As such, I believe it’s more informative to report on confidence rather than progress. Reporting progress on key results should be boringly easy. If it isn’t, then your key result probably isn’t sufficiently measurable. Discussing confidence, however, invites team members to get into the why (and the what next?) behind their progress.

Use a “fist-to-five” vote

I first discovered the “fist-to-five” via the handy Spotify retro kit. It’s a terrific, easy, way to get instant feedback from a group on almost any topic.

Start by reading aloud the objectives. Then for each Key Result, ask “On a scale of zero to five, how confident are you that we’ll deliver this key result?” On the count of three, each team member holds up some fingers with a fist showing zero confidence and an open hand showing 100% confidence. This is a gut reaction, not a precise scientific measurement. Don’t think too hard.

Once you’ve voted, ask the person with the highest confidence to explain their rationale. Then ask the same from the least confident person. A short discussion may follow. Based on this, you could vote again to see if consensus improves. Once you have a rough consensus (or even if you don’t), pick a number that the group can live with. Write it down and move on to the next step.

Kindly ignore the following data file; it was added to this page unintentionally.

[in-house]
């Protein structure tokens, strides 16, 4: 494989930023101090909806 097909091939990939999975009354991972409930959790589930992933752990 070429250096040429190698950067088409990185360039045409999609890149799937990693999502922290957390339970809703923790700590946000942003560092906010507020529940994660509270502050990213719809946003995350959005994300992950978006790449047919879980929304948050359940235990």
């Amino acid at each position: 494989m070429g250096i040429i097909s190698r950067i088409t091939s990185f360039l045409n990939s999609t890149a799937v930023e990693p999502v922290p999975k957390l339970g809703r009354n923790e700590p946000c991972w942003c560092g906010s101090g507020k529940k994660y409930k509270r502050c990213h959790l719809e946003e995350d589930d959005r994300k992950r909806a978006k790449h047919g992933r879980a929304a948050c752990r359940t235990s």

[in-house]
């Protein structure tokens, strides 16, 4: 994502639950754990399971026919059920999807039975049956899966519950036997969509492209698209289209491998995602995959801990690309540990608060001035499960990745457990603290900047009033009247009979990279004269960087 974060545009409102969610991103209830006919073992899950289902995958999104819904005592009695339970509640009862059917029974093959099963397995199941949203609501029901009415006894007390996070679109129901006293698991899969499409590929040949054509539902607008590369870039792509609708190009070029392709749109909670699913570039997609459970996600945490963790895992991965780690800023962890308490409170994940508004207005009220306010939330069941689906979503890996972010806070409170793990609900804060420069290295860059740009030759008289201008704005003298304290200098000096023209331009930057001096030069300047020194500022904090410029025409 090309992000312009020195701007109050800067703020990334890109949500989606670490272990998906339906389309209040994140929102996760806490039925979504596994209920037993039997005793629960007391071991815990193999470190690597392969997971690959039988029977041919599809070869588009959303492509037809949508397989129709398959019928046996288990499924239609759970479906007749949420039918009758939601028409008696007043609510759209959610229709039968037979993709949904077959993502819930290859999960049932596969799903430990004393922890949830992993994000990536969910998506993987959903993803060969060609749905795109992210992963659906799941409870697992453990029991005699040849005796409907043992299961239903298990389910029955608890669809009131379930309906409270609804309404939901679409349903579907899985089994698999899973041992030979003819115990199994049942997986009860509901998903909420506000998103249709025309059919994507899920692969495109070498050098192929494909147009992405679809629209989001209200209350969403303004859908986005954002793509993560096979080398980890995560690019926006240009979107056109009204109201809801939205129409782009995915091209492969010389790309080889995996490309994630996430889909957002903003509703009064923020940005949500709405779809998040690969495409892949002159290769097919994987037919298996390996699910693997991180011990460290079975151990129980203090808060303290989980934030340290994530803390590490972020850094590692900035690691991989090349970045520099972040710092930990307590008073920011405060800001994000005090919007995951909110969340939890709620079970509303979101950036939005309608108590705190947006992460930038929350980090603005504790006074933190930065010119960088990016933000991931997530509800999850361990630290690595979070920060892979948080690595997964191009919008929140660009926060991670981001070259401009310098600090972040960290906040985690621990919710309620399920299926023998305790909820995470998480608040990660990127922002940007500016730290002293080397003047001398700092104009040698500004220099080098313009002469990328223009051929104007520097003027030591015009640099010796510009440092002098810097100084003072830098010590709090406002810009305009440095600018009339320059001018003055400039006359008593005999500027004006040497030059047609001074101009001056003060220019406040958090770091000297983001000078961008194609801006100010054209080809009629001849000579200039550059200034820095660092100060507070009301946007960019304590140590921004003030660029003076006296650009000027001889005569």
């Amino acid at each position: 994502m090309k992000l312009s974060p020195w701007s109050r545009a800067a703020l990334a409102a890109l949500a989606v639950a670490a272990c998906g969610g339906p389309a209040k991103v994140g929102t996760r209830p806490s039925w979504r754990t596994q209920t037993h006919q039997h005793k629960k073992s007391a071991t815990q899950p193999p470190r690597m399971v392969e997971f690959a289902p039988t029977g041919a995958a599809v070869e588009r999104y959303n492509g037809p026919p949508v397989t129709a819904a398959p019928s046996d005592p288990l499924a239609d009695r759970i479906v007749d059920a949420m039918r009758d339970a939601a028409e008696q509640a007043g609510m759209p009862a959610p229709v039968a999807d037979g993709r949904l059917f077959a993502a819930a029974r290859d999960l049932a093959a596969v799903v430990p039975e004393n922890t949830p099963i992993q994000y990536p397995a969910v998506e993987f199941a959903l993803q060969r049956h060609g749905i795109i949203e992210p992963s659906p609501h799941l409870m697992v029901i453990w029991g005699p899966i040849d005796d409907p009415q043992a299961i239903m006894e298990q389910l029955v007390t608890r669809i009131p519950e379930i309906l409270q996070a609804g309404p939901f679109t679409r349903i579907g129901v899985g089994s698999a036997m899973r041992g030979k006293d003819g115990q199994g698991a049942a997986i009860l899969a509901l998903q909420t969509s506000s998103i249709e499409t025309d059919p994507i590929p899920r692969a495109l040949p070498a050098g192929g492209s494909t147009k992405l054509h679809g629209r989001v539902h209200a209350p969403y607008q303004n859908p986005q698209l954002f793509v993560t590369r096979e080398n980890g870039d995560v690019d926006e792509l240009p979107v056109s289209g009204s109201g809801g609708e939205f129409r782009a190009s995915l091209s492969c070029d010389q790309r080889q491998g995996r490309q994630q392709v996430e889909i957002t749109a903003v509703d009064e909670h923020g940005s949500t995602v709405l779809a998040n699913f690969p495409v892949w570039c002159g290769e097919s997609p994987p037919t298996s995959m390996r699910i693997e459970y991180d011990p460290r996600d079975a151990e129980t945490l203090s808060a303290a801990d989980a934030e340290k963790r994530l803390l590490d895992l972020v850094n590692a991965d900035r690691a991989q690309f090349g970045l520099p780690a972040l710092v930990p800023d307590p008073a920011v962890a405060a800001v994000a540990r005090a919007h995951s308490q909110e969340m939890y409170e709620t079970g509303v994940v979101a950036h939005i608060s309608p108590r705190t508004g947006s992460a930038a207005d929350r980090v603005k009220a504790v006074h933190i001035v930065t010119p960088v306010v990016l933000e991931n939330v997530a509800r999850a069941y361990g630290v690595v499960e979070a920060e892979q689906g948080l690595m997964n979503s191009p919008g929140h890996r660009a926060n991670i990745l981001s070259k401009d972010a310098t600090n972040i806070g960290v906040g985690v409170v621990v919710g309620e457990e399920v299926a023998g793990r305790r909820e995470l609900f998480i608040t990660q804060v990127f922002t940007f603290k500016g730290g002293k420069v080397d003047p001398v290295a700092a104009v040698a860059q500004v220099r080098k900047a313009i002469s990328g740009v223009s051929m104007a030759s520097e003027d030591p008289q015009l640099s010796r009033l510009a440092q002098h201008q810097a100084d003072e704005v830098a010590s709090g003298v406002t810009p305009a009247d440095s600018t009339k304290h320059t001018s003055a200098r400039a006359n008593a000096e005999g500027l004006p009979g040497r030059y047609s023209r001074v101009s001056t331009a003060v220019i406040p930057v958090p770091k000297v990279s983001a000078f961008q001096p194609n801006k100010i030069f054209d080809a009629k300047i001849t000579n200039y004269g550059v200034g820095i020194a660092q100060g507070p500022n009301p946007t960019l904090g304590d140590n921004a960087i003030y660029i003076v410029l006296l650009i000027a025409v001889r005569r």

Pick some next actions

If we’ve picked difficult key results (of course we have! 😄) then, at some point, our confidence will dip. This is a natural part of growing and taking on hard things. Low confidence is a great teacher of what we need to do next.

Whatever the result of our confidence vote, it’s critical to ask the team what we can do to improve that confidence in the next check-in. The team is in the best position to decide what to do next. No one else — not some external stake-holder or advisor — but the team. Keep this in mind to get the most from OKRs.

Quickly brainstorm options and pick one or two which can be owned by a team member. Write them down and do them this week.

Check-ins close the loop between ideas, actions, confidence, and outcomes.

The best part about picking these actions comes the following week (when they’ve been done). This is when the team gets to vote again and see how much confidence has improved. Once they see how checking-in leads to constructive actions and how performing those actions improves confidence, teams will look forward to repeating the cycle as often as possible.

You can improve confidence through careful action. This is the whole crux of OKRs and effective goal-setting, in general.

The struggle is real. Share it!

Do this for each key result and each objective. Capture confidence, narrative, and next actions in a spreadsheet or tool. Share the results with everyone you can: other teams, senior stakeholders, anyone who would otherwise read a weekly status report. This shows everyone:

  • what’s working
  • where we’re still struggling and need help
  • what we want to do next
  • How likely we are to deliver our Key Results
  • And that we’re all doing hard stuff and we’re all in it together!